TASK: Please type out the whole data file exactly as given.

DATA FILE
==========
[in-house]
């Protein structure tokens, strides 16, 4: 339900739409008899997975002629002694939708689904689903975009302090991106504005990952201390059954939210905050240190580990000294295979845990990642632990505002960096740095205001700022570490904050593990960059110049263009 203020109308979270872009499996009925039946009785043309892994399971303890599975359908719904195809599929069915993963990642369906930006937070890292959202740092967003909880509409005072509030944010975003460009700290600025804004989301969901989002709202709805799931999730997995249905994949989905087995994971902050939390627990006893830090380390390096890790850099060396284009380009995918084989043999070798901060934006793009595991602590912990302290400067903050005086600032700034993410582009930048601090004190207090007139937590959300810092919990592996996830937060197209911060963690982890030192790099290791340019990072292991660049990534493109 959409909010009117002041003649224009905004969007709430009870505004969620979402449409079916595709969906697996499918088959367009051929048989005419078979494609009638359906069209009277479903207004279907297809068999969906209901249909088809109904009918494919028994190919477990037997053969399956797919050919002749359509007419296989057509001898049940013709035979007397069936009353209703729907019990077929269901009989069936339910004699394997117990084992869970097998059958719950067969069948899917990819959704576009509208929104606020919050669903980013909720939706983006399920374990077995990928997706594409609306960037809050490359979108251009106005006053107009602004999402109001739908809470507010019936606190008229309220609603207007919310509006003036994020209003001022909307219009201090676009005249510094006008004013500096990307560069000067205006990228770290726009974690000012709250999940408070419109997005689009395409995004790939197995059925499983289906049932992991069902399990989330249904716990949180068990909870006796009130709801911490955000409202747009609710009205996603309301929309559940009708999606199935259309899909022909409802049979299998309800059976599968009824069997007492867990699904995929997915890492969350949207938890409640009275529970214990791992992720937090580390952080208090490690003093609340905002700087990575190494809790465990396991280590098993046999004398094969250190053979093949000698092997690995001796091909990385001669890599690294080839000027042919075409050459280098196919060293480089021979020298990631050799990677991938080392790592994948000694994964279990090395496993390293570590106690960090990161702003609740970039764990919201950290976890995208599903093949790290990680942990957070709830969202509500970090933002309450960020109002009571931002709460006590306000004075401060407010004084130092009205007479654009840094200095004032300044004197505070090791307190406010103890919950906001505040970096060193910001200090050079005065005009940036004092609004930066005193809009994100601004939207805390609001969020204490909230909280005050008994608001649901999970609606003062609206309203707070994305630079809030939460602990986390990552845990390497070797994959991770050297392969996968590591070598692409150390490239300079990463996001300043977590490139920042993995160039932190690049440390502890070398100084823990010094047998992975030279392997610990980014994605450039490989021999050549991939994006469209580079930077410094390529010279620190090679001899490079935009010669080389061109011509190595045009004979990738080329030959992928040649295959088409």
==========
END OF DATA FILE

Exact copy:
[in-house]
């Protein structure tokens, strides 16, 4: 339900739409008899997975002629002694939708689904689903975009302090991106504005990952201390059954939210905050240190580990000294295979845990990642632990505002960096740095205001700022570490904050593990960059110049263009 203020109308979270872009499996009925039946009785043309892994399971303890599975359908719904195809599929069915993963990642369906930006937070890292959202740092967003909880509409005072509030944010975003460009700290600025804004989301969901989002709202709805799931999730997995249905994949989905087995994971902050939390627990006893830090380390390096890790850099060396284009380009995918084989043999070798901060934006793009595991602590912990302290400067903050005086600032700034993410582009930048601090004190207090007139937590959300810092919990592996996830937060197209911060963690982890030192790099290791340019990072292991660049990534493109 959409909010009117002041003649224009905004969007709430009870505004969620979402449409079916595709969906697996499918088959367009051929048989005419078979494609009638359906069209009277479903207004279907297809068999969906209901249909088809109904009918494919028994190919477990037997053969399956797919050919002749359509007419296989057509001898049940013709035979007397069936009353209703729907019990077929269901009989069936339910004699394997117990084992869970097998059958719950067969069948899917990819959704576009509208929104606020919050669903980013909720939706983006399920374990077995990928997706594409609306960037809050490359979108251009106005006053107009602004999402109001739908809470507010019936606190008229309220609603207007919310509006003036994020209003001022909307219009201090676009005249510094006008004013500096990307560069000067205006990228770290726009974690000012709250999940408070419109997005689009395409995004790939197995059925499983289906049932992991069902399990989330249904716990949180068990909870006796009130709801911490955000409202747009609710009205996603309301929309559940009708999606199935259309899909022909409802049979299998309800059976599968009824069997007492867990699904995929997915890492969350949207938890409640009275529970214990791992992720937090580390952080208090490690003093609340905002700087990575190494809790465990396991280590098993046999004398094969250190053979093949000698092997690995001796091909990385001669890599690294080839000027042919075409050459280098196919060293480089021979020298990631050799990677991938080392790592994948000694994964279990090395496993390293570590106690960090990161702003609740970039764990919201950290976890995208599903093949790290990680942990957070709830969202509500970090933002309450960020109002009571931002709460006590306000004075401060407010004084130092009205007479654009840094200095004032300044004197505070090791307190406010103890919950906001505040970096060193910001200090050079005065005009940036004092609004930066005193809009994100601004939207805390609001969020204490909230909280005050008994608001649901999970609606003062609206309203707070994305630079809030939460602990986390990552845990390497070797994959991770050297392969996968590591070598692409150390490239300079990463996001300043977590490139920042993995160039932190690049440390502890070398100084823990010094047998992975030279392997610990980014994605450039490989021999050549991939994006469209580079930077410094390529010279620190090679001899490079935009010669080389061109011509190595045009004979990738080329030959992928040649295959088409």